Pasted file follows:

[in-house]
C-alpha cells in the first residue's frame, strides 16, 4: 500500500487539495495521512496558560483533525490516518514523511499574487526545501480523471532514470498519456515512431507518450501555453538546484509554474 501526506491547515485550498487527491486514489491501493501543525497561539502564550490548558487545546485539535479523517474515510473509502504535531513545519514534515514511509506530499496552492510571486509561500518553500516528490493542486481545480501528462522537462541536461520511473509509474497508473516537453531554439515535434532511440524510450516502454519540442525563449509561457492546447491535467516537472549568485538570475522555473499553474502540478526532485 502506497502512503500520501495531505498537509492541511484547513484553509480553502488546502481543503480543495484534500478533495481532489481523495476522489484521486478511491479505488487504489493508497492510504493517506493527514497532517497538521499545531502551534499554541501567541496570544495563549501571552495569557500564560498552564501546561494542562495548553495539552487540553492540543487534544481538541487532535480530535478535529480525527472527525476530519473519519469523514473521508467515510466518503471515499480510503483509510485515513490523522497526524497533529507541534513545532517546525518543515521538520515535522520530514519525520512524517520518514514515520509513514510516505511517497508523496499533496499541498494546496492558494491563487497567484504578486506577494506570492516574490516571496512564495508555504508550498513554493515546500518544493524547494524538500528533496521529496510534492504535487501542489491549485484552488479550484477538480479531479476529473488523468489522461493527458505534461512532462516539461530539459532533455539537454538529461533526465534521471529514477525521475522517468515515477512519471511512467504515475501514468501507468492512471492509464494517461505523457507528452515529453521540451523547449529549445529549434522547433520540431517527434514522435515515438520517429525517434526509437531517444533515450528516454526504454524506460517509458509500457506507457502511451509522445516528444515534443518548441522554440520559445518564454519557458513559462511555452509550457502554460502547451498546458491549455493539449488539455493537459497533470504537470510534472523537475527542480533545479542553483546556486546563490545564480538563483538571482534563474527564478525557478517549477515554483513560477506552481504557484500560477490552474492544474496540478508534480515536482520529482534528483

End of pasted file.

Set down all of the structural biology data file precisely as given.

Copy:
[in-house]
C-alpha cells in the first residue's frame, strides 16, 4: 500500500487539495495521512496558560483533525490516518514523511499574487526545501480523471532514470498519456515512431507518450501555453538546484509554474 501526506491547515485550498487527491486514489491501493501543525497561539502564550490548558487545546485539535479523517474515510473509502504535531513545519514534515514511509506530499496552492510571486509561500518553500516528490493542486481545480501528462522537462541536461520511473509509474497508473516537453531554439515535434532511440524510450516502454519540442525563449509561457492546447491535467516537472549568485538570475522555473499553474502540478526532485 502506497502512503500520501495531505498537509492541511484547513484553509480553502488546502481543503480543495484534500478533495481532489481523495476522489484521486478511491479505488487504489493508497492510504493517506493527514497532517497538521499545531502551534499554541501567541496570544495563549501571552495569557500564560498552564501546561494542562495548553495539552487540553492540543487534544481538541487532535480530535478535529480525527472527525476530519473519519469523514473521508467515510466518503471515499480510503483509510485515513490523522497526524497533529507541534513545532517546525518543515521538520515535522520530514519525520512524517520518514514515520509513514510516505511517497508523496499533496499541498494546496492558494491563487497567484504578486506577494506570492516574490516571496512564495508555504508550498513554493515546500518544493524547494524538500528533496521529496510534492504535487501542489491549485484552488479550484477538480479531479476529473488523468489522461493527458505534461512532462516539461530539459532533455539537454538529461533526465534521471529514477525521475522517468515515477512519471511512467504515475501514468501507468492512471492509464494517461505523457507528452515529453521540451523547449529549445529549434522547433520540431517527434514522435515515438520517429525517434526509437531517444533515450528516454526504454524506460517509458509500457506507457502511451509522445516528444515534443518548441522554440520559445518564454519557458513559462511555452509550457502554460502547451498546458491549455493539449488539455493537459497533470504537470510534472523537475527542480533545479542553483546556486546563490545564480538563483538571482534563474527564478525557478517549477515554483513560477506552481504557484500560477490552474492544474496540478508534480515536482520529482534528483